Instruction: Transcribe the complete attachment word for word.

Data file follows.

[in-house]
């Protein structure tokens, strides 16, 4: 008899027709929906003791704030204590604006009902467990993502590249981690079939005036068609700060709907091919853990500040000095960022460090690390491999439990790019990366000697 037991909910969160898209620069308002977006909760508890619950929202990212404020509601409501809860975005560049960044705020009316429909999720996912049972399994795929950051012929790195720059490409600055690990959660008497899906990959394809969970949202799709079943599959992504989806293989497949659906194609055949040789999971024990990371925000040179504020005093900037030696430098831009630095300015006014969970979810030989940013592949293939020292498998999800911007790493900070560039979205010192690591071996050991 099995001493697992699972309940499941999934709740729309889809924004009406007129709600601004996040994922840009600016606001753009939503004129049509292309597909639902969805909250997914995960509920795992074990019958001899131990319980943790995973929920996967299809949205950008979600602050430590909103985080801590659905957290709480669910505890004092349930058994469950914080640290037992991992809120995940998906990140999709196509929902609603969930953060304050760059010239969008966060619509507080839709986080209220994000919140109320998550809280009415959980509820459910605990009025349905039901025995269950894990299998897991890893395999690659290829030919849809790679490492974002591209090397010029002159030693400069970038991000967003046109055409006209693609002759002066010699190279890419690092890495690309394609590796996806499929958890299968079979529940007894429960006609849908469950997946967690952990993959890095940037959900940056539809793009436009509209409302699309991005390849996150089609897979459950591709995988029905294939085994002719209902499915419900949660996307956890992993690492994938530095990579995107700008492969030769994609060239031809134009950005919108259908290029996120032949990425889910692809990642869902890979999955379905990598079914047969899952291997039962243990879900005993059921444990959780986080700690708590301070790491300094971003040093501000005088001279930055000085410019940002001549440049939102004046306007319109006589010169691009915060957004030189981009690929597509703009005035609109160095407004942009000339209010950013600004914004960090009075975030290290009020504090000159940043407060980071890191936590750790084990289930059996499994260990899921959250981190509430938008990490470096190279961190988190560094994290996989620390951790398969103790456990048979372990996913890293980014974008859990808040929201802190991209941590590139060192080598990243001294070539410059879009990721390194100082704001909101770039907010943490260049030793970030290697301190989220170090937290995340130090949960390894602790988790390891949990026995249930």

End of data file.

[in-house]
């Protein structure tokens, strides 16, 4: 008899027709929906003791704030204590604006009902467990993502590249981690079939005036068609700060709907091919853990500040000095960022460090690390491999439990790019990366000697 037991909910969160898209620069308002977006909760508890619950929202990212404020509601409501809860975005560049960044705020009316429909999720996912049972399994795929950051012929790195720059490409600055690990959660008497899906990959394809969970949202799709079943599959992504989806293989497949659906194609055949040789999971024990990371925000040179504020005093900037030696430098831009630095300015006014969970979810030989940013592949293939020292498998999800911007790493900070560039979205010192690591071996050991 099995001493697992699972309940499941999934709740729309889809924004009406007129709600601004996040994922840009600016606001753009939503004129049509292309597909639902969805909250997914995960509920795992074990019958001899131990319980943790995973929920996967299809949205950008979600602050430590909103985080801590659905957290709480669910505890004092349930058994469950914080640290037992991992809120995940998906990140999709196509929902609603969930953060304050760059010239969008966060619509507080839709986080209220994000919140109320998550809280009415959980509820459910605990009025349905039901025995269950894990299998897991890893395999690659290829030919849809790679490492974002591209090397010029002159030693400069970038991000967003046109055409006209693609002759002066010699190279890419690092890495690309394609590796996806499929958890299968079979529940007894429960006609849908469950997946967690952990993959890095940037959900940056539809793009436009509209409302699309991005390849996150089609897979459950591709995988029905294939085994002719209902499915419900949660996307956890992993690492994938530095990579995107700008492969030769994609060239031809134009950005919108259908290029996120032949990425889910692809990642869902890979999955379905990598079914047969899952291997039962243990879900005993059921444990959780986080700690708590301070790491300094971003040093501000005088001279930055000085410019940002001549440049939102004046306007319109006589010169691009915060957004030189981009690929597509703009005035609109160095407004942009000339209010950013600004914004960090009075975030290290009020504090000159940043407060980071890191936590750790084990289930059996499994260990899921959250981190509430938008990490470096190279961190988190560094994290996989620390951790398969103790456990048979372990996913890293980014974008859990808040929201802190991209941590590139060192080598990243001294070539410059879009990721390194100082704001909101770039907010943490260049030793970030290697301190989220170090937290995340130090949960390894602790988790390891949990026995249930």